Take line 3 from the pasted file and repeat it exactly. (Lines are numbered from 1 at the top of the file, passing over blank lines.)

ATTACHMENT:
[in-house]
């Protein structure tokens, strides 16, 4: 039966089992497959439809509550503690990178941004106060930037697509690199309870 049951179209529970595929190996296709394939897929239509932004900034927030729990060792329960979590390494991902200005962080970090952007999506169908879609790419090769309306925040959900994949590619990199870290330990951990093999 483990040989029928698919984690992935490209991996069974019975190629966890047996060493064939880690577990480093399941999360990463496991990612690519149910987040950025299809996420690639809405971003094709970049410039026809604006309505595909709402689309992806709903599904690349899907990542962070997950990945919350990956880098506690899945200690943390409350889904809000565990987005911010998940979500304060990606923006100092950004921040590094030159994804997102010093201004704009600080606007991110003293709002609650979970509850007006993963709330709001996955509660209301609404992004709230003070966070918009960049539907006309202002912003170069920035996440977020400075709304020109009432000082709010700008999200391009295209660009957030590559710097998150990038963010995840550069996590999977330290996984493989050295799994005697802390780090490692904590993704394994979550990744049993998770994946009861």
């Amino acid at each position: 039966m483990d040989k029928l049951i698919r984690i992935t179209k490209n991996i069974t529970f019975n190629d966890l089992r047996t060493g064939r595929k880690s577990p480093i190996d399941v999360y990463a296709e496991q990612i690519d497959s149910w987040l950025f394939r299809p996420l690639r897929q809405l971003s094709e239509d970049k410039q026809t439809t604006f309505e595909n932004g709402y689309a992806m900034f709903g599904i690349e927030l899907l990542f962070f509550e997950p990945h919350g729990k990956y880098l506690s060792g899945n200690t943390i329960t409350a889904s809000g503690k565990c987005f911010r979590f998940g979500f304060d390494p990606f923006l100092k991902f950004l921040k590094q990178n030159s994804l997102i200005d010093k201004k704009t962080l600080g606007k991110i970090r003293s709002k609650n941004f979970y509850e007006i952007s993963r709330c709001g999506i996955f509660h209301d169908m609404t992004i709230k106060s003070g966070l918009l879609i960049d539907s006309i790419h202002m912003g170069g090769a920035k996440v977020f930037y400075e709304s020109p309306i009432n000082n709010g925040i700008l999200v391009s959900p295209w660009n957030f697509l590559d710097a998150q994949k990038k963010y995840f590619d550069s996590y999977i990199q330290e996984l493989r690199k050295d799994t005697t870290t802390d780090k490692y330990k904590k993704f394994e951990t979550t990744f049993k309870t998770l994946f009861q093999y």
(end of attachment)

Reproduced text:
């Amino acid at each position: 039966m483990d040989k029928l049951i698919r984690i992935t179209k490209n991996i069974t529970f019975n190629d966890l089992r047996t060493g064939r595929k880690s577990p480093i190996d399941v999360y990463a296709e496991q990612i690519d497959s149910w987040l950025f394939r299809p996420l690639r897929q809405l971003s094709e239509d970049k410039q026809t439809t604006f309505e595909n932004g709402y689309a992806m900034f709903g599904i690349e927030l899907l990542f962070f509550e997950p990945h919350g729990k990956y880098l506690s060792g899945n200690t943390i329960t409350a889904s809000g503690k565990c987005f911010r979590f998940g979500f304060d390494p990606f923006l100092k991902f950004l921040k590094q990178n030159s994804l997102i200005d010093k201004k704009t962080l600080g606007k991110i970090r003293s709002k609650n941004f979970y509850e007006i952007s993963r709330c709001g999506i996955f509660h209301d169908m609404t992004i709230k106060s003070g966070l918009l879609i960049d539907s006309i790419h202002m912003g170069g090769a920035k996440v977020f930037y400075e709304s020109p309306i009432n000082n709010g925040i700008l999200v391009s959900p295209w660009n957030f697509l590559d710097a998150q994949k990038k963010y995840f590619d550069s996590y999977i990199q330290e996984l493989r690199k050295d799994t005697t870290t802390d780090k490692y330990k904590k993704f394994e951990t979550t990744f049993k309870t998770l994946f009861q093999y």